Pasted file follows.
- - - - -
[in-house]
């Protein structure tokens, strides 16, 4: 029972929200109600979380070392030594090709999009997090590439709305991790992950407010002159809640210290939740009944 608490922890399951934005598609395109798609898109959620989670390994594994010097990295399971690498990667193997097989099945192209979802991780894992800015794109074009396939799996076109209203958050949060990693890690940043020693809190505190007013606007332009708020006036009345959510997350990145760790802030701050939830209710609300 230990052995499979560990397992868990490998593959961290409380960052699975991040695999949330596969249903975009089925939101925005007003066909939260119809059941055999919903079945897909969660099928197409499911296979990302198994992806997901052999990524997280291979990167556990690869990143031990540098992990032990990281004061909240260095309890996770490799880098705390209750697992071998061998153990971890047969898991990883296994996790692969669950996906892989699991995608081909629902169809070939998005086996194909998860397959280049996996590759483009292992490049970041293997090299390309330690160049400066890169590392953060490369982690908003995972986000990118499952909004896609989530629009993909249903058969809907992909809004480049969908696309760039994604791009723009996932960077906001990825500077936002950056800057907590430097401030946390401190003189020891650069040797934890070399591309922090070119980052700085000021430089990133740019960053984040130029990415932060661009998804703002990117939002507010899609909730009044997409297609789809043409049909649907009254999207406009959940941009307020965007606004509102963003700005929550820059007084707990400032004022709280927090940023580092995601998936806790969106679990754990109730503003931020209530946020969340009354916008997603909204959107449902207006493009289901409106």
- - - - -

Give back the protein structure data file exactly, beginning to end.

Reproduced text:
[in-house]
């Protein structure tokens, strides 16, 4: 029972929200109600979380070392030594090709999009997090590439709305991790992950407010002159809640210290939740009944 608490922890399951934005598609395109798609898109959620989670390994594994010097990295399971690498990667193997097989099945192209979802991780894992800015794109074009396939799996076109209203958050949060990693890690940043020693809190505190007013606007332009708020006036009345959510997350990145760790802030701050939830209710609300 230990052995499979560990397992868990490998593959961290409380960052699975991040695999949330596969249903975009089925939101925005007003066909939260119809059941055999919903079945897909969660099928197409499911296979990302198994992806997901052999990524997280291979990167556990690869990143031990540098992990032990990281004061909240260095309890996770490799880098705390209750697992071998061998153990971890047969898991990883296994996790692969669950996906892989699991995608081909629902169809070939998005086996194909998860397959280049996996590759483009292992490049970041293997090299390309330690160049400066890169590392953060490369982690908003995972986000990118499952909004896609989530629009993909249903058969809907992909809004480049969908696309760039994604791009723009996932960077906001990825500077936002950056800057907590430097401030946390401190003189020891650069040797934890070399591309922090070119980052700085000021430089990133740019960053984040130029990415932060661009998804703002990117939002507010899609909730009044997409297609789809043409049909649907009254999207406009959940941009307020965007606004509102963003700005929550820059007084707990400032004022709280927090940023580092995601998936806790969106679990754990109730503003931020209530946020969340009354916008997603909204959107449902207006493009289901409106």